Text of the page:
Reviewers have a reference system. They might even have multiple setups for different price ranges or criteria, but at the end of the day, they are plugging a new component into a system that they’ve been living with. That means they are used to the sound of that setup.
That long-term exposure is going to form a bias. Your brain becomes used to that sound, and if you insert anything that is significantly different than that, it’s going to stand out, initially at least, like a sore thumb.
It’s going to be different.
Now, what if the reviewer only has that component for a month or two and is only able to listen to it for a day here or a day there? Are they ever going to build up that "I got used to it and my ear brain system has got used to it?"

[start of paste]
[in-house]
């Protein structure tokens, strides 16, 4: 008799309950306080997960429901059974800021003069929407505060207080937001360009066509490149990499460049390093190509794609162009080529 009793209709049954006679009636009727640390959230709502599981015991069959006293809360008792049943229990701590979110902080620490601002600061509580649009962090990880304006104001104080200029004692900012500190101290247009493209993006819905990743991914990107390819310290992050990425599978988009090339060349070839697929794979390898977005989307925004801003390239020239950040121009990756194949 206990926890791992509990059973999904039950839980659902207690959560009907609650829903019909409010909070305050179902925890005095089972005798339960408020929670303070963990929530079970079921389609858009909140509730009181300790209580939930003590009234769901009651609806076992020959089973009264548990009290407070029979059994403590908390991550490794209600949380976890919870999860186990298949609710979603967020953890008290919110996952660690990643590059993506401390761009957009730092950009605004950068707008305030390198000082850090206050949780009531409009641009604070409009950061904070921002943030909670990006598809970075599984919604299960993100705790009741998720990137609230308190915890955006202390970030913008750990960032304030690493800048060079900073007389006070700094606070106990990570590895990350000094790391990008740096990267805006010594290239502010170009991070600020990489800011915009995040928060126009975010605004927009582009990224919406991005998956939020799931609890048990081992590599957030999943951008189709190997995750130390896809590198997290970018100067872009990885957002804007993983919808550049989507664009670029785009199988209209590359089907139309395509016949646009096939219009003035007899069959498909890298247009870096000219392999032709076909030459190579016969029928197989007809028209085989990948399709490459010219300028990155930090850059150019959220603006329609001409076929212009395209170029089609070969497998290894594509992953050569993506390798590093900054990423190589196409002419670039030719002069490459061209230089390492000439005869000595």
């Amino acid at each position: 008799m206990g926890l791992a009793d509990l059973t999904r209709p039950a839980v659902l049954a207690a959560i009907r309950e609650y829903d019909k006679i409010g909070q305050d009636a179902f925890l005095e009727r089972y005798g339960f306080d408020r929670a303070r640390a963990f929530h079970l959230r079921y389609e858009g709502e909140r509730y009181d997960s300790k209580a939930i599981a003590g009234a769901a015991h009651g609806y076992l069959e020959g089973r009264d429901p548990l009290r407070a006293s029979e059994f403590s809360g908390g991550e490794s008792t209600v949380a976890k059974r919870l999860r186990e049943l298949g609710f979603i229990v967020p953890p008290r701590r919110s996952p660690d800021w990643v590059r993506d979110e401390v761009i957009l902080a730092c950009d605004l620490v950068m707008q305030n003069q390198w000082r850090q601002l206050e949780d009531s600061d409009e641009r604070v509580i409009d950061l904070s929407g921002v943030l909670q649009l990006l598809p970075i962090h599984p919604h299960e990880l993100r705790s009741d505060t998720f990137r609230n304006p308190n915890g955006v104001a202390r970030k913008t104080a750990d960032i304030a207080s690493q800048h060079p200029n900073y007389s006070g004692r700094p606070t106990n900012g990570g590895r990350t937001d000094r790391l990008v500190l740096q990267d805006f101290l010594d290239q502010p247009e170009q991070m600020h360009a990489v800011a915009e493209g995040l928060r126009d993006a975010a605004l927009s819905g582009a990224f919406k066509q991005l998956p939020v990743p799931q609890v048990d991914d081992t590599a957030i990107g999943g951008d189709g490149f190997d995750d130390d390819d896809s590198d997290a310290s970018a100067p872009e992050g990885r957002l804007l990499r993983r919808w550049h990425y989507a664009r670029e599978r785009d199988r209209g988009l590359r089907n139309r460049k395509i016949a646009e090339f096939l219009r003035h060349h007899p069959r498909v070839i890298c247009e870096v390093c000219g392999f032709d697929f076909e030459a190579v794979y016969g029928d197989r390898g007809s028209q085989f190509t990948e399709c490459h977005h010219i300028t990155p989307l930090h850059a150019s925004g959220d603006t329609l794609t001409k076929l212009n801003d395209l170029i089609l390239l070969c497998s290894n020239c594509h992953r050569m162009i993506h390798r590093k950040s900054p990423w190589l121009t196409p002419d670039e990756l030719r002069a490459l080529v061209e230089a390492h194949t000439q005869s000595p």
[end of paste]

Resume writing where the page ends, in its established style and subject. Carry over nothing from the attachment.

So, the reviewer may be focusing more on what's different between the sound of that component than what they're used to, and that benefits nobody - unless you have the same room.
When we're talking loudspeakers, which are dependent on the room acoustics, do you have exactly the same component set up? Again, highly unlikely.
What Are the Importance of Subjective Speaker Reviews?
Now, subjective opinions are still important.
If you have multiple professional reviewers with vastly different systems and the subjective opinion trends towards this being a fantastic sounding, performing, and operating component, then that's a, "Hey, you know what, I should give that component a listen, if I'm in the market for that particular type of product, because there's now becoming some sort of consensus going on."
But still, it's your ears and the context of your system that's most important.